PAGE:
EDF Energy, which has a major site at Barnwood, Gloucester has been appointed by the Crown Commercial Service (CCS) to help the public sector switch to electric vehicle (EV) fleets.
The agreement covers contracts to support the creation of charging infrastructure required for electric vehicles (EVs) across the UK as it moves towards the 2050 net zero emissions target. It provides customers in central government, local authorities, hospitals, and other public sector bodies with access to products and services to support the installation of infrastructure, such as charge points.
The agreement will support public sector bodies to develop the infrastructure needed to enable the widespread use of electric vehicles, such as for public sector fleets and their workforce, home charging, and vehicle charging facilities which provide a service to the general public in locations such as on-street residential areas and off-street car parks.
To deliver this infrastructure, EDF will work with Pod Point – one of the largest suppliers of EV charging points in the UK, and which was acquired by EDF earlier this year.
In March 2020, the government published a vision for developing the EV charging network in line with its commitment to support the growth of green, zero emission technologies and help the UK end its contribution to climate change. It aims to bring forward the end of the sale of new petrol and diesel cars and vans to 2035, or earlier if a faster transition is feasible. Extensive public charging infrastructure across the UK is a key part of this transition.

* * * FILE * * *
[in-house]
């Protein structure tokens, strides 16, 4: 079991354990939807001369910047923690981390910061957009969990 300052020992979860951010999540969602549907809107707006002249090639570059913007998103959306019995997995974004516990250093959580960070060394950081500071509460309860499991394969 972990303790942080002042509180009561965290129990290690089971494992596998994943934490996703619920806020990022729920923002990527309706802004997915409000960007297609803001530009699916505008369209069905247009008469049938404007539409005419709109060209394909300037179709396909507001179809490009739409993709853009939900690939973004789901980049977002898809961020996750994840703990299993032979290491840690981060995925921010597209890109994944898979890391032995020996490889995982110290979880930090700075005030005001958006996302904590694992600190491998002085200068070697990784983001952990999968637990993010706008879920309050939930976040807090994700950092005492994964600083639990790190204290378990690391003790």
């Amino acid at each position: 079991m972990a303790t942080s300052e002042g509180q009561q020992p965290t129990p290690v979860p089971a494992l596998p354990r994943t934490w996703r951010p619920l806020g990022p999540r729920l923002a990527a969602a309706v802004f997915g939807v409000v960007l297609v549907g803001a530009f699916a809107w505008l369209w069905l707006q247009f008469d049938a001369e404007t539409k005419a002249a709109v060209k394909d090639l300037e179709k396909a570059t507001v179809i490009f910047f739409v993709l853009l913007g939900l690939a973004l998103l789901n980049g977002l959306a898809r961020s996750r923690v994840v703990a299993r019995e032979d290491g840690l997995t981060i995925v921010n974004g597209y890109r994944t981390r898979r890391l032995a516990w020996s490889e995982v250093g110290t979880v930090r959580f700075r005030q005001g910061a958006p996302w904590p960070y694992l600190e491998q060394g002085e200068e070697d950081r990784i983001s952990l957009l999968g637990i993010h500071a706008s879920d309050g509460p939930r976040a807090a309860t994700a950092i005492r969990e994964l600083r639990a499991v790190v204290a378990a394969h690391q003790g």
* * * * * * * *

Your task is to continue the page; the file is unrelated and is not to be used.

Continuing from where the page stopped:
As of September 3, according to Zap-Map, the total number of locations which have a public charging point installed is 12178, the number of devices at those locations is 19352 and the total number of connectors within these devices is 33662. There have been 476 new devices added to the Zap-Map database over the last 30 days which equates to 762 new connectors.
Vincent De Rul, Director of EV Solutions at EDF, said: “This appointment further underlines EDF’s role in helping Britain achieve net zero. The installation of effective electric vehicle charging infrastructure is vital to enable progress towards this goal. We are looking forward to continuing to work with government and public sector customers to help deliver the infrastructure that the UK needs.”
This agreement marks the second live contract for public sector works between EDF and the Crown Commercial Service, having already been appointed for electricity supply and ancillary services.
EDF is the UK’s largest producer of low-carbon electricity, meeting around one-fifth of the country’s demand and supplying millions of customers with electricity and gas.
It generates low carbon electricity from eight nuclear power stations, more than thirty onshore wind farms and two offshore wind farms, and operates one of Britain’s biggest battery storage units, one gas and one coal power station, EV charge-points, and combined heat and power plants.